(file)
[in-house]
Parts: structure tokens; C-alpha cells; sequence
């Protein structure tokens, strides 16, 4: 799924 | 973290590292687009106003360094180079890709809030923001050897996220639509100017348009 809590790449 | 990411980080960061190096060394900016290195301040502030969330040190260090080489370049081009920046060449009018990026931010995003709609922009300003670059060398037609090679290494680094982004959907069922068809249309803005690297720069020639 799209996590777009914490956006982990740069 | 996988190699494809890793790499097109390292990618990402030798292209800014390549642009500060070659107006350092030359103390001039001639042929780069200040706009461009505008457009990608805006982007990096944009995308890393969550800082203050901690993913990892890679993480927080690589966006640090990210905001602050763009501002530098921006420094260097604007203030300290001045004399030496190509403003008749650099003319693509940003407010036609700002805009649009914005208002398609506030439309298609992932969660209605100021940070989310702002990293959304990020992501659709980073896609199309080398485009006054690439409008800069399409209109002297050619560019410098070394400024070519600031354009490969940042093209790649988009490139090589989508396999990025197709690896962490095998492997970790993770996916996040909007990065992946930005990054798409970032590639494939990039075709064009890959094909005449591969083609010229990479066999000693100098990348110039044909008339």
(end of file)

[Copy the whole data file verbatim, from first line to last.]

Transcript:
[in-house]
Parts: structure tokens; C-alpha cells; sequence
């Protein structure tokens, strides 16, 4: 799924 | 973290590292687009106003360094180079890709809030923001050897996220639509100017348009 809590790449 | 990411980080960061190096060394900016290195301040502030969330040190260090080489370049081009920046060449009018990026931010995003709609922009300003670059060398037609090679290494680094982004959907069922068809249309803005690297720069020639 799209996590777009914490956006982990740069 | 996988190699494809890793790499097109390292990618990402030798292209800014390549642009500060070659107006350092030359103390001039001639042929780069200040706009461009505008457009990608805006982007990096944009995308890393969550800082203050901690993913990892890679993480927080690589966006640090990210905001602050763009501002530098921006420094260097604007203030300290001045004399030496190509403003008749650099003319693509940003407010036609700002805009649009914005208002398609506030439309298609992932969660209605100021940070989310702002990293959304990020992501659709980073896609199309080398485009006054690439409008800069399409209109002297050619560019410098070394400024070519600031354009490969940042093209790649988009490139090589989508396999990025197709690896962490095998492997970790993770996916996040909007990065992946930005990054798409970032590639494939990039075709064009890959094909005449591969083609010229990479066999000693100098990348110039044909008339």